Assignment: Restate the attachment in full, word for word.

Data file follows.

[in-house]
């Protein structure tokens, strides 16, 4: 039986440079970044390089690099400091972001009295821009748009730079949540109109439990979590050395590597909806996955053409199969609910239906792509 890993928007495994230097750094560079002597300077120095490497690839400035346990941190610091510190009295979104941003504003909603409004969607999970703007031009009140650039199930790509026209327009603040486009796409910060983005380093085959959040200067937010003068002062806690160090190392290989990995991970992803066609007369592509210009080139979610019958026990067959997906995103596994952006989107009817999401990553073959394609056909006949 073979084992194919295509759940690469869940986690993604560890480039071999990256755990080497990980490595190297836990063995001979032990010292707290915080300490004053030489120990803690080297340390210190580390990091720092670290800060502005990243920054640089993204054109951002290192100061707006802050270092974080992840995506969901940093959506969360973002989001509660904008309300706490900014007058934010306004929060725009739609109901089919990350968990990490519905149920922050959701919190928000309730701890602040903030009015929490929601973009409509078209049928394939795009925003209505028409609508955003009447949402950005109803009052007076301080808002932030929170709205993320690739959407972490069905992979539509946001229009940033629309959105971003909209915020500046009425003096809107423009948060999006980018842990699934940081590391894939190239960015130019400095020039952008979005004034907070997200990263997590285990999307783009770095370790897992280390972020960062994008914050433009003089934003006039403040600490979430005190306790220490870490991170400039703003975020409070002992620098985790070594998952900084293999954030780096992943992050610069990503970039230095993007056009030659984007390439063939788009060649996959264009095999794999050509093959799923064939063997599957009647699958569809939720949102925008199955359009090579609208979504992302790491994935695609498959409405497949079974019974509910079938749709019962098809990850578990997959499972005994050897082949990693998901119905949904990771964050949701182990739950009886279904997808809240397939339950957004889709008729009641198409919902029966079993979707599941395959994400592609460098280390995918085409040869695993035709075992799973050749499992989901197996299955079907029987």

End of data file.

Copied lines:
[in-house]
């Protein structure tokens, strides 16, 4: 039986440079970044390089690099400091972001009295821009748009730079949540109109439990979590050395590597909806996955053409199969609910239906792509 890993928007495994230097750094560079002597300077120095490497690839400035346990941190610091510190009295979104941003504003909603409004969607999970703007031009009140650039199930790509026209327009603040486009796409910060983005380093085959959040200067937010003068002062806690160090190392290989990995991970992803066609007369592509210009080139979610019958026990067959997906995103596994952006989107009817999401990553073959394609056909006949 073979084992194919295509759940690469869940986690993604560890480039071999990256755990080497990980490595190297836990063995001979032990010292707290915080300490004053030489120990803690080297340390210190580390990091720092670290800060502005990243920054640089993204054109951002290192100061707006802050270092974080992840995506969901940093959506969360973002989001509660904008309300706490900014007058934010306004929060725009739609109901089919990350968990990490519905149920922050959701919190928000309730701890602040903030009015929490929601973009409509078209049928394939795009925003209505028409609508955003009447949402950005109803009052007076301080808002932030929170709205993320690739959407972490069905992979539509946001229009940033629309959105971003909209915020500046009425003096809107423009948060999006980018842990699934940081590391894939190239960015130019400095020039952008979005004034907070997200990263997590285990999307783009770095370790897992280390972020960062994008914050433009003089934003006039403040600490979430005190306790220490870490991170400039703003975020409070002992620098985790070594998952900084293999954030780096992943992050610069990503970039230095993007056009030659984007390439063939788009060649996959264009095999794999050509093959799923064939063997599957009647699958569809939720949102925008199955359009090579609208979504992302790491994935695609498959409405497949079974019974509910079938749709019962098809990850578990997959499972005994050897082949990693998901119905949904990771964050949701182990739950009886279904997808809240397939339950957004889709008729009641198409919902029966079993979707599941395959994400592609460098280390995918085409040869695993035709075992799973050749499992989901197996299955079907029987």